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Asia » North Korea » Kumgangsan
September 2nd 2011
Published: September 2nd 2011
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I was happy to be back in Erbil. The chance of being blown up was much less, but that was only part of its attraction. The people are friendly and the city has the feel of a place and economy on the move. The Kurds, spread over Iraq, Syrian, Turkey and Iran, have a tough time retaining their culture. Perhaps as a result, they value it greatly, and there’s an easily detected pride in their historic and more recent achievements. Erbil’s Citadel is a testament to the Kurds’ resilience.

We drove from Erbil to Suliamaniyah through beautifully rugged countryside. There were bare mountains, few trees and even fewer shrubs. That became an issue when I had to stop for a leak. It was over 40 degrees. Nothing was stirring, and there was that delightful blur of heat haze coming off the ground. There was nothing within sight to provide for any modesty, and even worse, I had a group of guys who wanted to stay close to me for fear of the paperwork if something happened to me. And so I found a tiny rise to stand behind, nonetheless well in view of the sporadic traffic on the road, and ringed by men with automatic weapons.

In Suliamaniyah, one of the cities that bore the brunt of Saddam’s genocidal visits, one of Saddam’s prisons and place of torture had been preserved as a museum. Grisly as it unavoidably is, the Kurds have sought to redefine it by making it also a museum of Kurdish culture – a thing Saddam seemed keen to erase. In one hall, the walls are lined with 180,000 pieces of broken mirror to symbolise the people who were killed by Saddam’s army in 1991, and the ceiling has over 4.000 lights to symbolise the villages Saddam destroyed. One our blokes, a Kurd, had to leave the building, and when I saw him later he was grinning at the sight of one of his shoes on top of one of Saddam’s former tanks – both an insult to Saddam and a sign that the Kurds prevailed.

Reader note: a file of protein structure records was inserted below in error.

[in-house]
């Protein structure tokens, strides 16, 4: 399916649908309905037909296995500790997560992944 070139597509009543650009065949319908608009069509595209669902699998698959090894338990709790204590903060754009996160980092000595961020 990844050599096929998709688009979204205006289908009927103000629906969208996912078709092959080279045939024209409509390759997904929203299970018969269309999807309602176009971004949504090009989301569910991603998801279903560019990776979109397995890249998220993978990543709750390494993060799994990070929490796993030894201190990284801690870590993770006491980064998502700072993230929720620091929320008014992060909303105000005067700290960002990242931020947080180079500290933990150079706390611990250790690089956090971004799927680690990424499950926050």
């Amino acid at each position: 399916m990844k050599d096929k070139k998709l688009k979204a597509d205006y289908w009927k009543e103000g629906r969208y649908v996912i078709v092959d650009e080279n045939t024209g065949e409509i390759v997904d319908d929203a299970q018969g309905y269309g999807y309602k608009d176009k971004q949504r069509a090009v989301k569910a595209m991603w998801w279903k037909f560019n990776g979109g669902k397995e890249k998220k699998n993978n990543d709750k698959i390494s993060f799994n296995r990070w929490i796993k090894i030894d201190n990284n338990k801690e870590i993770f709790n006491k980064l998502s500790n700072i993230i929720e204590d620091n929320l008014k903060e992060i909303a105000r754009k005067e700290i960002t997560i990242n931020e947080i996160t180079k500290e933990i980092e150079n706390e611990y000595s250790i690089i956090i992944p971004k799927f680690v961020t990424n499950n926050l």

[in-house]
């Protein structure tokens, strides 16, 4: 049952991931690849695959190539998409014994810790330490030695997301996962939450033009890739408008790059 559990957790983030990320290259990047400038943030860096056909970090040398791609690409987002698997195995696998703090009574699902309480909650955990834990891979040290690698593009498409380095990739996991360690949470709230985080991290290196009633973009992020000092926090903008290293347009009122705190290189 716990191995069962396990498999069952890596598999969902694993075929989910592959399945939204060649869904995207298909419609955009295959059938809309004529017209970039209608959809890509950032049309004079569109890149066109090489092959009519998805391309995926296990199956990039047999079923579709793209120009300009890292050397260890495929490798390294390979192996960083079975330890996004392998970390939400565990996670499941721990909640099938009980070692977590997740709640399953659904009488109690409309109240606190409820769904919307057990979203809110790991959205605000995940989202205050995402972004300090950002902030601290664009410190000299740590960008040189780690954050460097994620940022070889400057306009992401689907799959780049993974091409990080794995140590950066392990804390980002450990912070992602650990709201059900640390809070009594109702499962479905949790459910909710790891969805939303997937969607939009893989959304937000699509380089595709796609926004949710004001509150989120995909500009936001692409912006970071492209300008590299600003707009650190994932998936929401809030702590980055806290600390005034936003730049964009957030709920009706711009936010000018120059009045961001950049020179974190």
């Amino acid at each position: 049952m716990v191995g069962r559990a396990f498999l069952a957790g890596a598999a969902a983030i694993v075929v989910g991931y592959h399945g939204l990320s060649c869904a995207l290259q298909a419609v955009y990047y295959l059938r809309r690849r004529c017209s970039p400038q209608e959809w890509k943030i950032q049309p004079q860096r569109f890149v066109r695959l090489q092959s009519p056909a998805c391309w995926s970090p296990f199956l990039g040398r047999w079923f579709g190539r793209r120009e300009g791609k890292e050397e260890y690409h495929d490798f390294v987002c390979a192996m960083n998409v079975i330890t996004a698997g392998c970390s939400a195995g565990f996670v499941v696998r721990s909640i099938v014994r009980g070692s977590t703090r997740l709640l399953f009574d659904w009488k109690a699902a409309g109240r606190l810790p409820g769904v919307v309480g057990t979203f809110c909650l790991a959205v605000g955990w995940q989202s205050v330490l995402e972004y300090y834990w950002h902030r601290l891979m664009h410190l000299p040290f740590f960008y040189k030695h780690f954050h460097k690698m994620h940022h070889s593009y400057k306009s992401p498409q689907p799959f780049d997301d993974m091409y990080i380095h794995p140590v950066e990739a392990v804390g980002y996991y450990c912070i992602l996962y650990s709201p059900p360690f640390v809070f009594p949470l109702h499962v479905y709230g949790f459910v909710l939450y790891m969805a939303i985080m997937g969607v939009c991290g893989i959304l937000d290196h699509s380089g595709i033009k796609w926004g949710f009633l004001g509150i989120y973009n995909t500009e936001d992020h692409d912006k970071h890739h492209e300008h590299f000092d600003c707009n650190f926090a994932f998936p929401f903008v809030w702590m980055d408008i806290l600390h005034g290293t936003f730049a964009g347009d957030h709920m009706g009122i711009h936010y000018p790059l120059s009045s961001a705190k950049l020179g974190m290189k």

These days Suly is doing well, and the good food, nice people and pleasant buildings reminded me of Turkey.

By the time I arrived home my new apartment was ready. It is a huge improvement on the previous Big Brother household, and the down market bordelo before that. It is large and comfortable, and it usually takes visitors a while to realise it doesn’t have windows – a slight oversight by the architect, perhaps. I Christened it with a dinner to farewell a colleague. The night went on – and on. Everyone seemed to cling to an all-too-rare a moment of normality; a sense that it could have been any dinner party back in Canberra. Comforting for some. A bit frightening for those of us who don’t aim to take Canberra overseas. Nonetheless, a pleasant and temporary side-step from a more pressing daily reality.

Even more happily an Australian company agreed to fund US$100,000 for prosthetic limbs and wheelchairs for the disabled. One of my contacts ran just the organisation to organise that. We had a great meeting on the logistics of it, but when I saw their database of people in need of this sort of assistance, it was clear we were hardly making a dent in the waiting list. Nonetheless, it is a good start, and it is great that an Australian company wanted to make such a contribution.



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Ibn Al-MistawfiIbn Al-Mistawfi
Ibn Al-Mistawfi

A well-regarded bloke from the 12th century


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